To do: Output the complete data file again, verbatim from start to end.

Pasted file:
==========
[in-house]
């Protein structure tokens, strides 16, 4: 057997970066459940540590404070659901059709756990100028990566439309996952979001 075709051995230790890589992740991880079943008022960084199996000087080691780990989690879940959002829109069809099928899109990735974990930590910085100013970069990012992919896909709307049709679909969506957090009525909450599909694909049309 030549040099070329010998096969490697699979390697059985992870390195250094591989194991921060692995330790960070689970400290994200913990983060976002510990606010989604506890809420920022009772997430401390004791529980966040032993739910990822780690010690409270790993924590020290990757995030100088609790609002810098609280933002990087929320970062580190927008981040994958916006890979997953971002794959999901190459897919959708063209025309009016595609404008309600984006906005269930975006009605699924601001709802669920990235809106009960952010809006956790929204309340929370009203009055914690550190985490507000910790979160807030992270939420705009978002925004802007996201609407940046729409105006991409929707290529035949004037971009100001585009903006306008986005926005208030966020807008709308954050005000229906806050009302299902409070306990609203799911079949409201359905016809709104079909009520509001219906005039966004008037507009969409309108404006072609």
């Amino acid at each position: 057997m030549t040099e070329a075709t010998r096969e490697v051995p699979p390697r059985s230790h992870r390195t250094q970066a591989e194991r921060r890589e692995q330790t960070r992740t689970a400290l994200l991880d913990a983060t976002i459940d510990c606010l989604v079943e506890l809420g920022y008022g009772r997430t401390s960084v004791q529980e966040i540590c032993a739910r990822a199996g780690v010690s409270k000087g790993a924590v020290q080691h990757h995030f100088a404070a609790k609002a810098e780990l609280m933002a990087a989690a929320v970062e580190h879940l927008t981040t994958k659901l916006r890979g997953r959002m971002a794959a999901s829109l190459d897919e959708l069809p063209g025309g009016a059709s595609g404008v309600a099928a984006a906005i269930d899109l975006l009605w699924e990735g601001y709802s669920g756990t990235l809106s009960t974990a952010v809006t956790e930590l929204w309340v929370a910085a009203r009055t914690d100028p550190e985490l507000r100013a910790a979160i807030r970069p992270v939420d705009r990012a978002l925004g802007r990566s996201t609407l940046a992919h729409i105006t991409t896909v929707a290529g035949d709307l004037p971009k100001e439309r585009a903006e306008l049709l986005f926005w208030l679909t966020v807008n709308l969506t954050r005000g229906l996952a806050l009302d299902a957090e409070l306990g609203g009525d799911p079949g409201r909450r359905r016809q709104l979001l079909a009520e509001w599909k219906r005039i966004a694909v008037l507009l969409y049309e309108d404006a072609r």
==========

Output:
[in-house]
């Protein structure tokens, strides 16, 4: 057997970066459940540590404070659901059709756990100028990566439309996952979001 075709051995230790890589992740991880079943008022960084199996000087080691780990989690879940959002829109069809099928899109990735974990930590910085100013970069990012992919896909709307049709679909969506957090009525909450599909694909049309 030549040099070329010998096969490697699979390697059985992870390195250094591989194991921060692995330790960070689970400290994200913990983060976002510990606010989604506890809420920022009772997430401390004791529980966040032993739910990822780690010690409270790993924590020290990757995030100088609790609002810098609280933002990087929320970062580190927008981040994958916006890979997953971002794959999901190459897919959708063209025309009016595609404008309600984006906005269930975006009605699924601001709802669920990235809106009960952010809006956790929204309340929370009203009055914690550190985490507000910790979160807030992270939420705009978002925004802007996201609407940046729409105006991409929707290529035949004037971009100001585009903006306008986005926005208030966020807008709308954050005000229906806050009302299902409070306990609203799911079949409201359905016809709104079909009520509001219906005039966004008037507009969409309108404006072609």
């Amino acid at each position: 057997m030549t040099e070329a075709t010998r096969e490697v051995p699979p390697r059985s230790h992870r390195t250094q970066a591989e194991r921060r890589e692995q330790t960070r992740t689970a400290l994200l991880d913990a983060t976002i459940d510990c606010l989604v079943e506890l809420g920022y008022g009772r997430t401390s960084v004791q529980e966040i540590c032993a739910r990822a199996g780690v010690s409270k000087g790993a924590v020290q080691h990757h995030f100088a404070a609790k609002a810098e780990l609280m933002a990087a989690a929320v970062e580190h879940l927008t981040t994958k659901l916006r890979g997953r959002m971002a794959a999901s829109l190459d897919e959708l069809p063209g025309g009016a059709s595609g404008v309600a099928a984006a906005i269930d899109l975006l009605w699924e990735g601001y709802s669920g756990t990235l809106s009960t974990a952010v809006t956790e930590l929204w309340v929370a910085a009203r009055t914690d100028p550190e985490l507000r100013a910790a979160i807030r970069p992270v939420d705009r990012a978002l925004g802007r990566s996201t609407l940046a992919h729409i105006t991409t896909v929707a290529g035949d709307l004037p971009k100001e439309r585009a903006e306008l049709l986005f926005w208030l679909t966020v807008n709308l969506t954050r005000g229906l996952a806050l009302d299902a957090e409070l306990g609203g009525d799911p079949g409201r909450r359905r016809q709104l979001l079909a009520e509001w599909k219906r005039i966004a694909v008037l507009l969409y049309e309108d404006a072609r």